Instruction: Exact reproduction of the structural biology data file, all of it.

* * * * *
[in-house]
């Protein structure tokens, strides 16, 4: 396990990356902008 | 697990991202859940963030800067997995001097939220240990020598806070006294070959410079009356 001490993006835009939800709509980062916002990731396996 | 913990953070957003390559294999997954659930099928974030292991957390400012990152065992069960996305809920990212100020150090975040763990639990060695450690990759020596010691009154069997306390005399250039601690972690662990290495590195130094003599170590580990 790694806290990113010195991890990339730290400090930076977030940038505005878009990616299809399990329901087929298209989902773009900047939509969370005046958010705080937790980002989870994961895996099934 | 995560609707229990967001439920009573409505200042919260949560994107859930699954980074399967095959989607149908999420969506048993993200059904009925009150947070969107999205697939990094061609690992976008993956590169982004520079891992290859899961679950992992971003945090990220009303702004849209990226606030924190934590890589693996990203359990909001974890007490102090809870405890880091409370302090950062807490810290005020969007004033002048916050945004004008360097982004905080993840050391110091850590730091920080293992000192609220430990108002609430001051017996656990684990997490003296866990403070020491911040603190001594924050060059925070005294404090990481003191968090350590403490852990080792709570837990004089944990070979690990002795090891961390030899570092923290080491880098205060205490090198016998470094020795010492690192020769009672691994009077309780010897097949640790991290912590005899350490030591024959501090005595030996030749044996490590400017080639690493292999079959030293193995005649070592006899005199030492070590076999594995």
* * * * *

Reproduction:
[in-house]
């Protein structure tokens, strides 16, 4: 396990990356902008 | 697990991202859940963030800067997995001097939220240990020598806070006294070959410079009356 001490993006835009939800709509980062916002990731396996 | 913990953070957003390559294999997954659930099928974030292991957390400012990152065992069960996305809920990212100020150090975040763990639990060695450690990759020596010691009154069997306390005399250039601690972690662990290495590195130094003599170590580990 790694806290990113010195991890990339730290400090930076977030940038505005878009990616299809399990329901087929298209989902773009900047939509969370005046958010705080937790980002989870994961895996099934 | 995560609707229990967001439920009573409505200042919260949560994107859930699954980074399967095959989607149908999420969506048993993200059904009925009150947070969107999205697939990094061609690992976008993956590169982004520079891992290859899961679950992992971003945090990220009303702004849209990226606030924190934590890589693996990203359990909001974890007490102090809870405890880091409370302090950062807490810290005020969007004033002048916050945004004008360097982004905080993840050391110091850590730091920080293992000192609220430990108002609430001051017996656990684990997490003296866990403070020491911040603190001594924050060059925070005294404090990481003191968090350590403490852990080792709570837990004089944990070979690990002795090891961390030899570092923290080491880098205060205490090198016998470094020795010492690192020769009672691994009077309780010897097949640790991290912590005899350490030591024959501090005595030996030749044996490590400017080639690493292999079959030293193995005649070592006899005199030492070590076999594995």